Rep. Mary Dye: Washington is facing its worst-ever ecological disaster from a tiny mussel

Back in February 2020, I met Puddles, Washington state’s first mussel detection dog, and her handler, Washington Department of Fish and Wildlife Sgt. Pam Taylor. A rescue dog from a shelter in California, Puddles, a Jack Russell terrier mix, was brought to Washington state in 2019 and trained to sniff out zebra and quagga mussels.

The mussels are smaller than a thimble. In 2020, while working the boat check station on the Washington-Idaho border near Spokane, Puddles discovered invasive mussels on a boat from Arizona. The boat had been decontaminated at three previous Montana and Idaho decontamination sites, and mussels removed before Puddles’ nose was able to detect what human eyes had missed — tiny mussels hidden behind part of the boat’s sonar system. Without Puddles, these mussels could have easily found their way into Washington’s waters.

Quagga and zebra mussels are native to Russia and arrived in the United States aboard ships that released ballast water into the Great Lakes. Some 40 years later, everything underwater in the Great Lakes has changed. The mollusks now stretch across the bottom of Lake Michigan from shore to shore, piling on top of each other. They attach themselves to solid surfaces and have altered the Great Lakes’ ecology, filtering out food that many fish need to survive, and fueling algae growth. They are hearty, prolific creatures, difficult to kill, and nearly impossible to control. The sharp nature of their shells poses a threat to fish, particularly salmon. They have no natural predators. One single fingernail-sized mussel can produce one million offspring annually. Once in a new ecosystem, they fill intake pipes, irrigation lines, salmon ladders, boat areas, dam operations, clogging screens, water management systems, and fish hatcheries.

Zebra and quagga mussels have since made their way to Nevada and California. Officials say the only large Western river basin not yet infested is the Columbia River.

Imagine the devastation to our salmon population, our dams, and irrigation systems if this invasive species finds its way into Washington’s rivers, lakes, streams, and estuaries! Conservative estimates suggest an invasive mussel invasion in Washington would easily destroy our salmon population and other native fish, and cost hundreds of millions of dollars annually. Yet, it may be a matter of time.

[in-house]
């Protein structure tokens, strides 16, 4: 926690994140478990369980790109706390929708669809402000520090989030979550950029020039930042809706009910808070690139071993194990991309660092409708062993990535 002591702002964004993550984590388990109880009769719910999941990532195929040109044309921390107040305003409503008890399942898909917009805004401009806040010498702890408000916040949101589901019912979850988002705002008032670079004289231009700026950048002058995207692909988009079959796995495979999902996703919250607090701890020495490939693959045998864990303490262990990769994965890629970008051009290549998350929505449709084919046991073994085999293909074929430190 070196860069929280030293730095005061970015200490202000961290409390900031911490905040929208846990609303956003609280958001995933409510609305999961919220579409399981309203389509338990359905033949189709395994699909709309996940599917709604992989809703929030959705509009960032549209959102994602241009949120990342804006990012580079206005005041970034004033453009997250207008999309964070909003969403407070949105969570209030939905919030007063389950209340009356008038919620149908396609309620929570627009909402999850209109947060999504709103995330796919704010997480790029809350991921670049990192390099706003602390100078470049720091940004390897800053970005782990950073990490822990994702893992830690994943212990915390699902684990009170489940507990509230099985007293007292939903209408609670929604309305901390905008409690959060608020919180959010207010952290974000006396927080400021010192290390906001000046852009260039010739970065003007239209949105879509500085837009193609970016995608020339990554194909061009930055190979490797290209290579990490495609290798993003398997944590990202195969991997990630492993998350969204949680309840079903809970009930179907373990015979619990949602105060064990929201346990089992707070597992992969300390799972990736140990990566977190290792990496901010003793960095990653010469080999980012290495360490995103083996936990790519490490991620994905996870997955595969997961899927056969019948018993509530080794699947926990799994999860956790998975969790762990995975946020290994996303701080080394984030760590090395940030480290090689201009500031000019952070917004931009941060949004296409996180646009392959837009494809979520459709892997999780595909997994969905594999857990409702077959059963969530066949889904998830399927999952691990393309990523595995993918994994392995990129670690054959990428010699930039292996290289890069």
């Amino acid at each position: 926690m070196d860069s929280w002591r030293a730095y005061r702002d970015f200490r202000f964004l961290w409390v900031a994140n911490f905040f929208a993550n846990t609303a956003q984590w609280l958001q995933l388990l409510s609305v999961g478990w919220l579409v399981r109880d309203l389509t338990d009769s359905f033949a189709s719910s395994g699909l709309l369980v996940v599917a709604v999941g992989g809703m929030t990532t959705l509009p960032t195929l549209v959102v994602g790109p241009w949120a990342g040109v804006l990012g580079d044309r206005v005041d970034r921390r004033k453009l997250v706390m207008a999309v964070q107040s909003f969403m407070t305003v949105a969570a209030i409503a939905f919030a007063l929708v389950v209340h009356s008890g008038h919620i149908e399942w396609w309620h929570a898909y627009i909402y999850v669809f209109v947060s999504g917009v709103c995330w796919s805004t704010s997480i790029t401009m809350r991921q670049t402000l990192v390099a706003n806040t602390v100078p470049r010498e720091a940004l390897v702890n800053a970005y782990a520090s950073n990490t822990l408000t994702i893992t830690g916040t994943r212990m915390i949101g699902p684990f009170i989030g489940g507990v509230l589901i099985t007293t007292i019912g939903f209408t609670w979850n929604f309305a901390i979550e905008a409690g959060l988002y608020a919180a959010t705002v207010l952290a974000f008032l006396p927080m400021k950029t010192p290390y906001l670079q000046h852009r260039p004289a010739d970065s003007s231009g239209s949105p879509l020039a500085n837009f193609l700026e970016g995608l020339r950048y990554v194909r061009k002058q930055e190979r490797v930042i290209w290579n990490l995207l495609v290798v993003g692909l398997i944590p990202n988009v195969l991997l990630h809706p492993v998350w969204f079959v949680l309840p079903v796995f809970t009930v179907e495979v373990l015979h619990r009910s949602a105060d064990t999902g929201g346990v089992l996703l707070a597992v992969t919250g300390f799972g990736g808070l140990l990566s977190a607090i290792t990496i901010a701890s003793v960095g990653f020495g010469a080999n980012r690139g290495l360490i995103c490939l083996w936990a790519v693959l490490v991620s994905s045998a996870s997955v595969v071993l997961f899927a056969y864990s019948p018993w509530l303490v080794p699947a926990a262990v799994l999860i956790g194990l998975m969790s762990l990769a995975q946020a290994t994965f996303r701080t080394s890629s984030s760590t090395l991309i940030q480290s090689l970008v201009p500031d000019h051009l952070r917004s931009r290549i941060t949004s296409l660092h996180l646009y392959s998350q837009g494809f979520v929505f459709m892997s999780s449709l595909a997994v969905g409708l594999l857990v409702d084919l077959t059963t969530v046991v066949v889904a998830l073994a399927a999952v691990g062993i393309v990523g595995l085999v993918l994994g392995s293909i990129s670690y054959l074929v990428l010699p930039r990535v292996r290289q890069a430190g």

Last September, quagga mussel larvae were detected in the Snake River near Twin Falls, Idaho. To stem the invasion, Idaho officials spent nearly $3 million chemically treating a 16-mile section of the Snake River. And yet, Idaho won’t know until this spring whether it wiped out the mussels. Remember, this is the same river that runs through our four Lower Snake River dams in Washington and empties downstream into the Columbia River at the Tri-Cities.

That’s why I am seeking a proviso in this year’s supplemental operating budget of $1.8 million for monitoring and prevention efforts. We need detailed inspections, monitoring, education, and outreach. We also need more mussel-detecting dogs, like Fin in Spokane, to be trained to do what Puddles did before she retired last year. Plus, we need more extensive planning and prevention efforts now with our tribes, Canadian officials, and our border states.

Little attention has been given to the threat this invasive species poses to Washington. If just one of these tiny mollusks attaches itself to a Washington boat or makes its way through the Snake River to the mighty Columbia, it could potentially become the worst ecological disaster in our state. That’s why we must refocus our efforts now to prevent these invasive creatures from “musselling” into and permanently destroying Washington’s waters.

EDITOR’S NOTE: Rep. Mary Dye, R-Pomeroy, is the ranking Republican on the House Environment and Energy Committee and represents the 9th Legislative District.

State Representative Mary Dye, 9th Legislative District
432 John L. O'Brien Building | P.O. Box 40600 | Olympia, WA 98504-0600
(360) 786-7942 | Toll-free: (800) 562-6000